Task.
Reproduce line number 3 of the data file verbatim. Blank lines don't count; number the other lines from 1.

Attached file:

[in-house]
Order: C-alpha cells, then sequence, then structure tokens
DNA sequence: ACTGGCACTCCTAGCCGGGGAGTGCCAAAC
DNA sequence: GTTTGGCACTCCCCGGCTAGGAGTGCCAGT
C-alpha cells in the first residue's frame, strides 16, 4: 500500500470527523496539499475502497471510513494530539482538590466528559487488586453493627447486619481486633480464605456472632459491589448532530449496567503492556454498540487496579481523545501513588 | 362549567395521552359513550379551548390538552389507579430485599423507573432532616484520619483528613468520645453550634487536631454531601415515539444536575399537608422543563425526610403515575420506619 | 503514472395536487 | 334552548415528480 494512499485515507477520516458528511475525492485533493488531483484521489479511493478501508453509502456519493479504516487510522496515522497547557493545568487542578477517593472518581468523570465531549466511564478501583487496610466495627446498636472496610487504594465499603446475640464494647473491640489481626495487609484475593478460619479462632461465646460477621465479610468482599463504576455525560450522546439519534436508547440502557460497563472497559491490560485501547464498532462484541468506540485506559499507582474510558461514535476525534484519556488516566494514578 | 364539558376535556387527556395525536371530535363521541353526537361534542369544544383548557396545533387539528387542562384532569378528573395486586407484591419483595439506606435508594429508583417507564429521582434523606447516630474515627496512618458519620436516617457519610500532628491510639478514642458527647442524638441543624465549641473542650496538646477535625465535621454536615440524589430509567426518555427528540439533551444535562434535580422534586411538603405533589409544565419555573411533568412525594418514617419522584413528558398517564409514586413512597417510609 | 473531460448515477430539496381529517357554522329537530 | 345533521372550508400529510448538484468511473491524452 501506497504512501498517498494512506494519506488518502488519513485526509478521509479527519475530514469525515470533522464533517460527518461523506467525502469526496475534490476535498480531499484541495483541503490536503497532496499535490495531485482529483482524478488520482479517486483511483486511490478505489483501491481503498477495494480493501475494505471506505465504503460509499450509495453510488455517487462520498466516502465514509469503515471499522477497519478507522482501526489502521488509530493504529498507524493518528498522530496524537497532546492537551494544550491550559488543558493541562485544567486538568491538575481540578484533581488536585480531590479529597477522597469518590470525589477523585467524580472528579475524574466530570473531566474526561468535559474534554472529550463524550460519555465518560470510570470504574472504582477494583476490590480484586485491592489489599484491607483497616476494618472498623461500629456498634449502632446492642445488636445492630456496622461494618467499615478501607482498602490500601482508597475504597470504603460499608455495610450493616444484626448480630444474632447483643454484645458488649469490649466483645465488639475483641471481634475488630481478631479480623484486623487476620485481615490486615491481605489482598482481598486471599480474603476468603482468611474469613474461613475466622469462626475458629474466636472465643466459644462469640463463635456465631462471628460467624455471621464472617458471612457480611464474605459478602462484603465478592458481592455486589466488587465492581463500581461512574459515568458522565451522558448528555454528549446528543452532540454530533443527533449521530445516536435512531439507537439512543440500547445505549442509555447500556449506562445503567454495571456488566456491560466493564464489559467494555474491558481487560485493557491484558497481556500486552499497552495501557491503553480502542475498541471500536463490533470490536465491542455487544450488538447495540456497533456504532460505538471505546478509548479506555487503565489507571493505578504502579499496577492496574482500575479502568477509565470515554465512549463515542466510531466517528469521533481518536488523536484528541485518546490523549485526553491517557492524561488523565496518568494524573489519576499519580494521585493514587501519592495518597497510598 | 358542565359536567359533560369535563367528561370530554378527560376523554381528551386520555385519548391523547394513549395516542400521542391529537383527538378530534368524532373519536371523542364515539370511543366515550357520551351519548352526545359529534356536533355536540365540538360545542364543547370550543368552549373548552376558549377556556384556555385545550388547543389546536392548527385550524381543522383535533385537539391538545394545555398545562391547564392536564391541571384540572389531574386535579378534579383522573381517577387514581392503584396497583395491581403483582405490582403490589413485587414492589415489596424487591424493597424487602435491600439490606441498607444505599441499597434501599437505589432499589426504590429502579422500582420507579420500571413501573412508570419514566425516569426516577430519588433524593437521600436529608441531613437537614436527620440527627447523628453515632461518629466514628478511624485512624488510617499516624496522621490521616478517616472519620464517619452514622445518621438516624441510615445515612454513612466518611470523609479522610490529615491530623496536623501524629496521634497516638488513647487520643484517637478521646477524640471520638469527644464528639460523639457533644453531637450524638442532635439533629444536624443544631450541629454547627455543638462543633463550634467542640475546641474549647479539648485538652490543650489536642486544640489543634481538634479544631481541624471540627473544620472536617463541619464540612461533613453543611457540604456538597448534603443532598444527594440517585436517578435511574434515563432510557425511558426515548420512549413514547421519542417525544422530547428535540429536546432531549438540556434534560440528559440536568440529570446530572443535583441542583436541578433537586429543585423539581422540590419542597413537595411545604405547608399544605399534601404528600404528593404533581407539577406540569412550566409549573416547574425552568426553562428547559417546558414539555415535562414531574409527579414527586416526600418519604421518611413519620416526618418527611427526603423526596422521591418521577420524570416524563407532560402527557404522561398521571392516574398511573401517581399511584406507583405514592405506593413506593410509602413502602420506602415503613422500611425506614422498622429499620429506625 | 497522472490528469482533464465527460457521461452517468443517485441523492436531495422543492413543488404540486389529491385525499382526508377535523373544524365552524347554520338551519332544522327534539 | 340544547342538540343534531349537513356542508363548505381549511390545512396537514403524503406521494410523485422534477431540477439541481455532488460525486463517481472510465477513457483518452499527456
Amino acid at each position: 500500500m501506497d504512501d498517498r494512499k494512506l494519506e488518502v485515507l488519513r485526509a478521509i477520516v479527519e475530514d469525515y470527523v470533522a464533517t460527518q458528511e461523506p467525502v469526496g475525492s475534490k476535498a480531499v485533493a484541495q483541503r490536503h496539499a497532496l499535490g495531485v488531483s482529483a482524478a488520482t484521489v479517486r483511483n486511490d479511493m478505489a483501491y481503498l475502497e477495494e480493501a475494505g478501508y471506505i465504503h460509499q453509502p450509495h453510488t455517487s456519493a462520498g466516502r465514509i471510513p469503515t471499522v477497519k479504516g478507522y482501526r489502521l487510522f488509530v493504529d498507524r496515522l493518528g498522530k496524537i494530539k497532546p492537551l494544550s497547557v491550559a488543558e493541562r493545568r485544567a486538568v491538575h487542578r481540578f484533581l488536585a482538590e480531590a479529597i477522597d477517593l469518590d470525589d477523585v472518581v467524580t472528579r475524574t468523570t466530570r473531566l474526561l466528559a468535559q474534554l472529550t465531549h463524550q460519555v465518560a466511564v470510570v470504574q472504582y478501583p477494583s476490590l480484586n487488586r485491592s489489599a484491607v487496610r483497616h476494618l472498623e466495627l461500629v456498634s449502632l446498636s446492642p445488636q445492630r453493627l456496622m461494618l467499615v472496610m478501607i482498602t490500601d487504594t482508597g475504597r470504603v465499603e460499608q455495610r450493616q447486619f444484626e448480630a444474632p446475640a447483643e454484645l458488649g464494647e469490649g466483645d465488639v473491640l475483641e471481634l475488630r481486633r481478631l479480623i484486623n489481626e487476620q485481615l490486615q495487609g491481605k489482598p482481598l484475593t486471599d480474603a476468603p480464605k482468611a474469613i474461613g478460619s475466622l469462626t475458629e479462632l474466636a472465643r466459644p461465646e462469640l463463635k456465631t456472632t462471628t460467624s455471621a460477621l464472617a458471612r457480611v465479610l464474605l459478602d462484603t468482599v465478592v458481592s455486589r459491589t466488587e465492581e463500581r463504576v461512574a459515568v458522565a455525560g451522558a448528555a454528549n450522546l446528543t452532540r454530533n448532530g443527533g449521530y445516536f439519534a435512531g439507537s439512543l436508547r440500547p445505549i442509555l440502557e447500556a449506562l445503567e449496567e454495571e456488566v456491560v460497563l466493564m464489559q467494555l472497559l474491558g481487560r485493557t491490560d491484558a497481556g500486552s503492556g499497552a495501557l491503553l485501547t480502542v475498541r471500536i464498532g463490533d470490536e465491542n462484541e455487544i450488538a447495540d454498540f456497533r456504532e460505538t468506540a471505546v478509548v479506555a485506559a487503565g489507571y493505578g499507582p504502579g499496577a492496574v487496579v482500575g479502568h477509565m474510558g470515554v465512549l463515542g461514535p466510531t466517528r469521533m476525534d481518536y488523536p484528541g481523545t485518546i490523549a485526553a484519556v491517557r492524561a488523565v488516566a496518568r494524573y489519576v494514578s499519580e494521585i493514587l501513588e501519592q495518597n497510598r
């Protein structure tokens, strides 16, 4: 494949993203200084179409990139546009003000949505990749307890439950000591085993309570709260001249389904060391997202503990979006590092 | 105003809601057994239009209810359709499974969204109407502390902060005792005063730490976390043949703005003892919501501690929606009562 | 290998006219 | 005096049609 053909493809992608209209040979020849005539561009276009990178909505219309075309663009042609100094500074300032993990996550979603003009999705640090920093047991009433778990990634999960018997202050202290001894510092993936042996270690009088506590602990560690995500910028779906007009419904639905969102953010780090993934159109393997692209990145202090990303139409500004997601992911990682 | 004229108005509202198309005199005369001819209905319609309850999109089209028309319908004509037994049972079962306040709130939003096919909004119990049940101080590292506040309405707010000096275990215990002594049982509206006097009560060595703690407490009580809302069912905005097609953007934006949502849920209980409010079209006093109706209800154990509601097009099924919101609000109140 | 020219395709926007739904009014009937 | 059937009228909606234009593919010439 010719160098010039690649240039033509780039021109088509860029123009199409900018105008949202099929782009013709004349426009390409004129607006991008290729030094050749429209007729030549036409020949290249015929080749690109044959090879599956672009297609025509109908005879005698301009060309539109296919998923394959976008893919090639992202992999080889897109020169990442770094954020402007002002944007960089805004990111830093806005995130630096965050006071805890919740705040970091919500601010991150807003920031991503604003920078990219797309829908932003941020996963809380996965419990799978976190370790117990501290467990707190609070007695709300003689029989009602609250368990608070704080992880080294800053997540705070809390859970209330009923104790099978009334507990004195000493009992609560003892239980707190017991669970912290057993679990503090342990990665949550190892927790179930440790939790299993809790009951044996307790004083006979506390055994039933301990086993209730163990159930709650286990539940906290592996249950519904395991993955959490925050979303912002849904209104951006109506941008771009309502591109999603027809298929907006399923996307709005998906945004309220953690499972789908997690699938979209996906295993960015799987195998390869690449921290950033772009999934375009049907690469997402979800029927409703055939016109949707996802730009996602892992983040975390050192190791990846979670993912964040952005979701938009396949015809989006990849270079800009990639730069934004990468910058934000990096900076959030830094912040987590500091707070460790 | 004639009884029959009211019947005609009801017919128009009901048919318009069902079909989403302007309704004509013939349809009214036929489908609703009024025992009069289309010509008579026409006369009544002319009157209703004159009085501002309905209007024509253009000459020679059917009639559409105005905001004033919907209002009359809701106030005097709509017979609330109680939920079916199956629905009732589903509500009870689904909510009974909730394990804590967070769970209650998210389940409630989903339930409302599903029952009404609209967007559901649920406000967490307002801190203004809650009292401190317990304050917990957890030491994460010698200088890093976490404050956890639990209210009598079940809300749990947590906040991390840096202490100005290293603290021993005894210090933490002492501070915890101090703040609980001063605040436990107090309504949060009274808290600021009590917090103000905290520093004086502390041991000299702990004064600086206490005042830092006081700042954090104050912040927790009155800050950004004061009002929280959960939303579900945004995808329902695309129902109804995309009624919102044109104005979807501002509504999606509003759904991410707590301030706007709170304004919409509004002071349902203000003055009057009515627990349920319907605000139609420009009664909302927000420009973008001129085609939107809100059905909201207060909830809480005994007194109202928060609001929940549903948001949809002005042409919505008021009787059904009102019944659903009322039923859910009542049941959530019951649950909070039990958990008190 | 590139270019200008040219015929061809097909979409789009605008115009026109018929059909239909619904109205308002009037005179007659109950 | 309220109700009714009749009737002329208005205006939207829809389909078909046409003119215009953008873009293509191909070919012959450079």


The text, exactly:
DNA sequence: ACTGGCACTCCTAGCCGGGGAGTGCCAAAC